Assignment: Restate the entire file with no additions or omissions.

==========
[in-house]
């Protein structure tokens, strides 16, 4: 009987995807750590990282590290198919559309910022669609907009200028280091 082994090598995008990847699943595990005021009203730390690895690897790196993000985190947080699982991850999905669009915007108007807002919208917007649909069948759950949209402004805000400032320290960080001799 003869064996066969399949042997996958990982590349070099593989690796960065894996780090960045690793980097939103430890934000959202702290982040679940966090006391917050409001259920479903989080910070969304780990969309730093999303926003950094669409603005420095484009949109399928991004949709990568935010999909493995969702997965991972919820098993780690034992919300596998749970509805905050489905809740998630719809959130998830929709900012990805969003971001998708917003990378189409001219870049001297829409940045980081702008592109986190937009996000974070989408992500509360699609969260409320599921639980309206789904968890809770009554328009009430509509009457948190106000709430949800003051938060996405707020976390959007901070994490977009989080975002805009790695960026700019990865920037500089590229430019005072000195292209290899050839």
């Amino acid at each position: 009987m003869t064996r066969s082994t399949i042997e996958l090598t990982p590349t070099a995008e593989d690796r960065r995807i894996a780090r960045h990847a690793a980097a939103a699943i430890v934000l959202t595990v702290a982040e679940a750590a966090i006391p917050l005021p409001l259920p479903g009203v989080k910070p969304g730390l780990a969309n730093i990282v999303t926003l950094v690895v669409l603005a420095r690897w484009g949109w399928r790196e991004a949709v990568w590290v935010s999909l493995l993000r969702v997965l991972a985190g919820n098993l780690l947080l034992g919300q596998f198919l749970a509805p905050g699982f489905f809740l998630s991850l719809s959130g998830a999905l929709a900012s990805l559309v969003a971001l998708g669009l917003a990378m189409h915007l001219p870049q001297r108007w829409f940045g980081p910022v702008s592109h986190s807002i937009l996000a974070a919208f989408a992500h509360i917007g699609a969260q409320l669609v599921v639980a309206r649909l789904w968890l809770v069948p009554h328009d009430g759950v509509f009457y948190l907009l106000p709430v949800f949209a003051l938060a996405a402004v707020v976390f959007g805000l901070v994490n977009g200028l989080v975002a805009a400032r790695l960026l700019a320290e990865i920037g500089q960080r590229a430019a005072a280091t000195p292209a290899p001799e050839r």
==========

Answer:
[in-house]
């Protein structure tokens, strides 16, 4: 009987995807750590990282590290198919559309910022669609907009200028280091 082994090598995008990847699943595990005021009203730390690895690897790196993000985190947080699982991850999905669009915007108007807002919208917007649909069948759950949209402004805000400032320290960080001799 003869064996066969399949042997996958990982590349070099593989690796960065894996780090960045690793980097939103430890934000959202702290982040679940966090006391917050409001259920479903989080910070969304780990969309730093999303926003950094669409603005420095484009949109399928991004949709990568935010999909493995969702997965991972919820098993780690034992919300596998749970509805905050489905809740998630719809959130998830929709900012990805969003971001998708917003990378189409001219870049001297829409940045980081702008592109986190937009996000974070989408992500509360699609969260409320599921639980309206789904968890809770009554328009009430509509009457948190106000709430949800003051938060996405707020976390959007901070994490977009989080975002805009790695960026700019990865920037500089590229430019005072000195292209290899050839």
């Amino acid at each position: 009987m003869t064996r066969s082994t399949i042997e996958l090598t990982p590349t070099a995008e593989d690796r960065r995807i894996a780090r960045h990847a690793a980097a939103a699943i430890v934000l959202t595990v702290a982040e679940a750590a966090i006391p917050l005021p409001l259920p479903g009203v989080k910070p969304g730390l780990a969309n730093i990282v999303t926003l950094v690895v669409l603005a420095r690897w484009g949109w399928r790196e991004a949709v990568w590290v935010s999909l493995l993000r969702v997965l991972a985190g919820n098993l780690l947080l034992g919300q596998f198919l749970a509805p905050g699982f489905f809740l998630s991850l719809s959130g998830a999905l929709a900012s990805l559309v969003a971001l998708g669009l917003a990378m189409h915007l001219p870049q001297r108007w829409f940045g980081p910022v702008s592109h986190s807002i937009l996000a974070a919208f989408a992500h509360i917007g699609a969260q409320l669609v599921v639980a309206r649909l789904w968890l809770v069948p009554h328009d009430g759950v509509f009457y948190l907009l106000p709430v949800f949209a003051l938060a996405a402004v707020v976390f959007g805000l901070v994490n977009g200028l989080v975002a805009a400032r790695l960026l700019a320290e990865i920037g500089q960080r590229a430019a005072a280091t000195p292209a290899p001799e050839r």